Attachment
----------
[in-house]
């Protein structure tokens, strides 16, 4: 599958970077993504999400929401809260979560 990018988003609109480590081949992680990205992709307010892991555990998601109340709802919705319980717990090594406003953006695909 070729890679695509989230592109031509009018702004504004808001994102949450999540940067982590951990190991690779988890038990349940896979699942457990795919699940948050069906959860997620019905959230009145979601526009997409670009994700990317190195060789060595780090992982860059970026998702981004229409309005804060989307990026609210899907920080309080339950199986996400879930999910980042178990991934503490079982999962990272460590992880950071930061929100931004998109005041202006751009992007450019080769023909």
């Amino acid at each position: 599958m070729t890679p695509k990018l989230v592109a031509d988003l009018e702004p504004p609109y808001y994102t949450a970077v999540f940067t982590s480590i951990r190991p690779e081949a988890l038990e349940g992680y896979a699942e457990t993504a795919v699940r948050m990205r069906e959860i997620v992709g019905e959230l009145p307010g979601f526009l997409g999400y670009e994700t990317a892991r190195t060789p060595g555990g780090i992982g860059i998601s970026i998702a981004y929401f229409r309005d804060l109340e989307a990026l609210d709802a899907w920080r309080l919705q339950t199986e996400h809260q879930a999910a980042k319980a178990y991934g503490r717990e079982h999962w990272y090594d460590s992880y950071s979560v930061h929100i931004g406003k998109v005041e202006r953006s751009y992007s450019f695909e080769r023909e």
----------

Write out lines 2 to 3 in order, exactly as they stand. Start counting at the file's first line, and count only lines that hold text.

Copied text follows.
């Protein structure tokens, strides 16, 4: 599958970077993504999400929401809260979560 990018988003609109480590081949992680990205992709307010892991555990998601109340709802919705319980717990090594406003953006695909 070729890679695509989230592109031509009018702004504004808001994102949450999540940067982590951990190991690779988890038990349940896979699942457990795919699940948050069906959860997620019905959230009145979601526009997409670009994700990317190195060789060595780090992982860059970026998702981004229409309005804060989307990026609210899907920080309080339950199986996400879930999910980042178990991934503490079982999962990272460590992880950071930061929100931004998109005041202006751009992007450019080769023909």
């Amino acid at each position: 599958m070729t890679p695509k990018l989230v592109a031509d988003l009018e702004p504004p609109y808001y994102t949450a970077v999540f940067t982590s480590i951990r190991p690779e081949a988890l038990e349940g992680y896979a699942e457990t993504a795919v699940r948050m990205r069906e959860i997620v992709g019905e959230l009145p307010g979601f526009l997409g999400y670009e994700t990317a892991r190195t060789p060595g555990g780090i992982g860059i998601s970026i998702a981004y929401f229409r309005d804060l109340e989307a990026l609210d709802a899907w920080r309080l919705q339950t199986e996400h809260q879930a999910a980042k319980a178990y991934g503490r717990e079982h999962w990272y090594d460590s992880y950071s979560v930061h929100i931004g406003k998109v005041e202006r953006s751009y992007s450019f695909e080769r023909e």